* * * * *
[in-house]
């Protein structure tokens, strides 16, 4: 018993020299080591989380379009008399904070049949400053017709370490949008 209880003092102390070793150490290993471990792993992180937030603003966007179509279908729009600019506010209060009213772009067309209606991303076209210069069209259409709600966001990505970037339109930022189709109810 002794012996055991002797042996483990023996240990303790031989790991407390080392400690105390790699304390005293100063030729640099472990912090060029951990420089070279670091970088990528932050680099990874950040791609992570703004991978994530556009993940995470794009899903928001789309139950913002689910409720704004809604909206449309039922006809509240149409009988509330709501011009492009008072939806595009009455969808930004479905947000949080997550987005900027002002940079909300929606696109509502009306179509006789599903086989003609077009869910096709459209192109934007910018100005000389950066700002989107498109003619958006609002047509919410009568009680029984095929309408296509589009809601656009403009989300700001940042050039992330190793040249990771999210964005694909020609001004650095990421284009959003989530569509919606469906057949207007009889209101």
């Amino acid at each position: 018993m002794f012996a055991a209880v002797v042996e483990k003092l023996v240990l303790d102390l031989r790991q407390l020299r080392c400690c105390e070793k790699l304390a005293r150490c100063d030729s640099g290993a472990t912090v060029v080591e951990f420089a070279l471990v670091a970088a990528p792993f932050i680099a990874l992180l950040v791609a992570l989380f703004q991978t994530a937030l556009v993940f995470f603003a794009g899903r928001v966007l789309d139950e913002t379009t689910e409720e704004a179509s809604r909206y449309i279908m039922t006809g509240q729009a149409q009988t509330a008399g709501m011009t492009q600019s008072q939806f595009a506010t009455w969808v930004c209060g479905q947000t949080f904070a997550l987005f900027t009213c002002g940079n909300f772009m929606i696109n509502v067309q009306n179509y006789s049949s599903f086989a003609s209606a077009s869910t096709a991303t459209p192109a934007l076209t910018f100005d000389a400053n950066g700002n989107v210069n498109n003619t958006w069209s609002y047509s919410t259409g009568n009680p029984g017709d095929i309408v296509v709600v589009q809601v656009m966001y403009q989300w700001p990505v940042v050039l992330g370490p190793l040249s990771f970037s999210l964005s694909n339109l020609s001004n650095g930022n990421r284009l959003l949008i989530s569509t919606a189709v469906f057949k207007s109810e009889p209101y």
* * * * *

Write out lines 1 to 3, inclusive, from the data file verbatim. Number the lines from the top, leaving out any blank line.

[in-house]
């Protein structure tokens, strides 16, 4: 018993020299080591989380379009008399904070049949400053017709370490949008 209880003092102390070793150490290993471990792993992180937030603003966007179509279908729009600019506010209060009213772009067309209606991303076209210069069209259409709600966001990505970037339109930022189709109810 002794012996055991002797042996483990023996240990303790031989790991407390080392400690105390790699304390005293100063030729640099472990912090060029951990420089070279670091970088990528932050680099990874950040791609992570703004991978994530556009993940995470794009899903928001789309139950913002689910409720704004809604909206449309039922006809509240149409009988509330709501011009492009008072939806595009009455969808930004479905947000949080997550987005900027002002940079909300929606696109509502009306179509006789599903086989003609077009869910096709459209192109934007910018100005000389950066700002989107498109003619958006609002047509919410009568009680029984095929309408296509589009809601656009403009989300700001940042050039992330190793040249990771999210964005694909020609001004650095990421284009959003989530569509919606469906057949207007009889209101």
């Amino acid at each position: 018993m002794f012996a055991a209880v002797v042996e483990k003092l023996v240990l303790d102390l031989r790991q407390l020299r080392c400690c105390e070793k790699l304390a005293r150490c100063d030729s640099g290993a472990t912090v060029v080591e951990f420089a070279l471990v670091a970088a990528p792993f932050i680099a990874l992180l950040v791609a992570l989380f703004q991978t994530a937030l556009v993940f995470f603003a794009g899903r928001v966007l789309d139950e913002t379009t689910e409720e704004a179509s809604r909206y449309i279908m039922t006809g509240q729009a149409q009988t509330a008399g709501m011009t492009q600019s008072q939806f595009a506010t009455w969808v930004c209060g479905q947000t949080f904070a997550l987005f900027t009213c002002g940079n909300f772009m929606i696109n509502v067309q009306n179509y006789s049949s599903f086989a003609s209606a077009s869910t096709a991303t459209p192109a934007l076209t910018f100005d000389a400053n950066g700002n989107v210069n498109n003619t958006w069209s609002y047509s919410t259409g009568n009680p029984g017709d095929i309408v296509v709600v589009q809601v656009m966001y403009q989300w700001p990505v940042v050039l992330g370490p190793l040249s990771f970037s999210l964005s694909n339109l020609s001004n650095g930022n990421r284009l959003l949008i989530s569509t919606a189709v469906f057949k207007s109810e009889p209101y």